The question of ethics in open collaboration

As I have worked on our Open Collaboration book and come up with a schema to help people build their own open collaboration projects one of the things that has me worried is that this open collaboration scheme is very powerful and can also be used by businesses that are not the most ethical – e.g. a goldmining company has used open collaboration principles. So I have pondered long and hard, reading many different philosophers, thinkers, writers, experimentalists in trying to figure out how to include in the open collaboration schema a methodology that guides people into using open collaborations in a way that is good for others, good for society, and good for the environment.

What I was experimenting with for awhile is add another few principles to the Open Collaboration Principles (principles like rapidly protoype, iterate, create feedback loops, create semi-autonomous groups etc), and that these principles would be something about how to be in tune with the environment and society. Lately I’ve also been realising I can add to the properties of an Open Collaboration – nonhierarchical, emergent, open, participatory, non-owned; so maybe adding sustainable. So in this way the definition of open collaboration itself already contains a higher ethical content.

I should probably step back here and explain that in trying to find a descriptive tag, a way to refer to all these projects that seemed to have a common thread like Wikipedia, Burning Man, open source software, transition towns that I came up with the phrase ‘open collaboration’ to describe these things. Now there are other projects too like the goldmining company that crowdsources its goldmining endeavors that could be included in this list. However if we make a redefintion, an ontological shift in what we mean by open collaboration that we can effectively not include some of these other companies that I dont find are the most ethical.

So those were some of the lines of my thinking about how to embed ethics into the open collaboration paradigm.

A better way to do this ethical embedding would be to have stages of development of a group/community/society. At each level they move to a higher stage of consciousness and also shift the way they  relate to the environment and others in society. At each stage there is a different sense of the ‘we’, and a different sense of how they relate to the environment and society.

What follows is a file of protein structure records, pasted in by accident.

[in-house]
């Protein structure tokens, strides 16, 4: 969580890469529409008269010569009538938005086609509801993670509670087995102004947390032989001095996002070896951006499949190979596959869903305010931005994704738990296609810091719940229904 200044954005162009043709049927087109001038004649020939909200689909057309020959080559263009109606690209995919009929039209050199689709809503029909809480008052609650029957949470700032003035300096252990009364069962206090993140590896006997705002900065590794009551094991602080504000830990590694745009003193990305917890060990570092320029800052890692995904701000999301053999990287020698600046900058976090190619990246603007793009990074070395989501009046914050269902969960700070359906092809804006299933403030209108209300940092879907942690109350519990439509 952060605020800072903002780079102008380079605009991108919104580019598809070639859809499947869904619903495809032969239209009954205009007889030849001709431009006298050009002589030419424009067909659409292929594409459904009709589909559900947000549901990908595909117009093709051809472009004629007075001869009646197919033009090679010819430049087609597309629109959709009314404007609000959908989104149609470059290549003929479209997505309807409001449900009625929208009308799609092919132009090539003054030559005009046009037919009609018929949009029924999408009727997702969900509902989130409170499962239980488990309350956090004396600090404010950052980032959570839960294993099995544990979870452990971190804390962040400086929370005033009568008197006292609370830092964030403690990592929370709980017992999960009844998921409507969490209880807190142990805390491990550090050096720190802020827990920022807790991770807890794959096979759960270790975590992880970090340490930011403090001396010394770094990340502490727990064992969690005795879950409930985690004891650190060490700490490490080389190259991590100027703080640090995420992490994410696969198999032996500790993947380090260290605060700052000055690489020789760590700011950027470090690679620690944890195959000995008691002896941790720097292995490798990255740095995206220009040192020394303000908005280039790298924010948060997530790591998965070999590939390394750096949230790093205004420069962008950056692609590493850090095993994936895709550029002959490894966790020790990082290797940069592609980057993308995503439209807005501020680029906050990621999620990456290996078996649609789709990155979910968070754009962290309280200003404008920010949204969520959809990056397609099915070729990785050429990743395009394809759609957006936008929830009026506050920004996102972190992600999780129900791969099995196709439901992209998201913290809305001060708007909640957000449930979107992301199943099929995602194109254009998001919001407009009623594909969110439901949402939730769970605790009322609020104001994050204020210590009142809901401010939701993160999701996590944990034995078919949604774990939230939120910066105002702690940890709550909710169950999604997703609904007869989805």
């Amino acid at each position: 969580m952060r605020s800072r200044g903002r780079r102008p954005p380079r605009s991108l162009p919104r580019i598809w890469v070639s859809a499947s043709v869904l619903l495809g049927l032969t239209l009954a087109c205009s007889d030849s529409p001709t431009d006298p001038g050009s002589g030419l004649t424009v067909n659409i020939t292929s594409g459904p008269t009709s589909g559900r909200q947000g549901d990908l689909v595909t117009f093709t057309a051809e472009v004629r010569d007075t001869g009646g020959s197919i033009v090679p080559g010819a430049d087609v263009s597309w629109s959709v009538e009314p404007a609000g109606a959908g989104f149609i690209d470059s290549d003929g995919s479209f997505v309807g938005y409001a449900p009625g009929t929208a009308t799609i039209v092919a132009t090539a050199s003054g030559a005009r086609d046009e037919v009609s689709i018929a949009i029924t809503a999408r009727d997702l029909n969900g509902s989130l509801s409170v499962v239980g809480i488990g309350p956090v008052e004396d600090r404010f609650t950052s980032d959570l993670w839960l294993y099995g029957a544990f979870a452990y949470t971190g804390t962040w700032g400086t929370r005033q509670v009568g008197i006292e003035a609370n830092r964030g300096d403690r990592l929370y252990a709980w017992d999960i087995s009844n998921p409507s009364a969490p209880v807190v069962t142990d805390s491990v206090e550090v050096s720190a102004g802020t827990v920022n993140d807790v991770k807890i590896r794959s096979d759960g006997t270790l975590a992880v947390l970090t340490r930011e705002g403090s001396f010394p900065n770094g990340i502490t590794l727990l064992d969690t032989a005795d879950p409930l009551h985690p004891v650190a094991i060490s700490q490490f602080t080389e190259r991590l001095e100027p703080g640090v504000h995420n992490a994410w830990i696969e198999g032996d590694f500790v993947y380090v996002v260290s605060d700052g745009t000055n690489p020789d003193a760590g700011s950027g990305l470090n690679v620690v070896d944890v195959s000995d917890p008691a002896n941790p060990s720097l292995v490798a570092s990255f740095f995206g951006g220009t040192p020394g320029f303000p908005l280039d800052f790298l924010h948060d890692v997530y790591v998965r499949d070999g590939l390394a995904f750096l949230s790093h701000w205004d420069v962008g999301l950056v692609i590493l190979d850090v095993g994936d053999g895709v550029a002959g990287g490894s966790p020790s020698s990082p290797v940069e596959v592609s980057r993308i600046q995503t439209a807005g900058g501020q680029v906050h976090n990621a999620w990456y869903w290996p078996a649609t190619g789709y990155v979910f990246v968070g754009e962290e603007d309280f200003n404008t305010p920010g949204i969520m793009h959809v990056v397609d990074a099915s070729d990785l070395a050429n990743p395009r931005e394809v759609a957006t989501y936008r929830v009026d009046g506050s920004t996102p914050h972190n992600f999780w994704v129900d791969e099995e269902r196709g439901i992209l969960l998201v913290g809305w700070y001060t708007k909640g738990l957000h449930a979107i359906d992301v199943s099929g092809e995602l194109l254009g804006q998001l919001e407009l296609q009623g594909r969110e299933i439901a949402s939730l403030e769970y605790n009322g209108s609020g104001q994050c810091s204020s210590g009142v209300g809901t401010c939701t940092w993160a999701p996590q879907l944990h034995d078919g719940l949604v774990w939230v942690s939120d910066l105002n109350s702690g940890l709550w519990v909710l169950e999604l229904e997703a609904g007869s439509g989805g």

The theory of holacratic systems (which looks at a way of evolving social structures) and the book “Tribal leadership” talk about levels of development in an organization/group/business. And at each level there is in essense a new level of ethics.

If we create such a developmental schema (and for those of you who are wondering what developmental schemas are all about google things like Piaget’s developmental levels of cognition or Kegans developmental levels of the self. Check especially spiral dynamics levels of development for societies and Ken Wilber’s work which integrates over 100 different developmental models into one schema)- then we may find that things like Wikipedia or Burning Man actually behave very differently as we move to higher stages of consciousness. And that something like a crowdsourcing goldmining company would cease to exist at a higher stage of developmental consciousness.

As the collective sense of we evolves, Wikipedia itself will change its feel. There will be less ‘vandalism’, less edit wars, less having to block certain members from defacing entries. And there will be more accuracy, and more of a higher vibrational sense to all the entries in Wikipedia. And at higher stages it may even be a guide itself for how the collective can evolve itself to a higher state of consciousness.

Things like YouTube which has quite a participatory, emergent phenomena, non-hierarchical, open feel to it, and yet is also at the same time filled with junk, pop culture rubbish, negative content etc can actually and will actually be used in higher vibrational ways with more conscious content. And the connectivity of videos will increase and one can begin to see a unified field of videos forming where one can see the relationship of all videos to each other and to the world.


3 thoughts on “The question of ethics in open collaboration

  1. I WOULD suggest creating “A State of Ethics for Open Collaboration” and people add there comments, their consensus to this, have them sculpt it……


  2. Do you know about Theory U and Presencing? It would be interesting to feed your ideas into the global community at their social networking site: . It’s all about getting past reactive “head space” and moving through the open heart and the open will to get at the future that is wanting to emerge. And it comes out of MIT!

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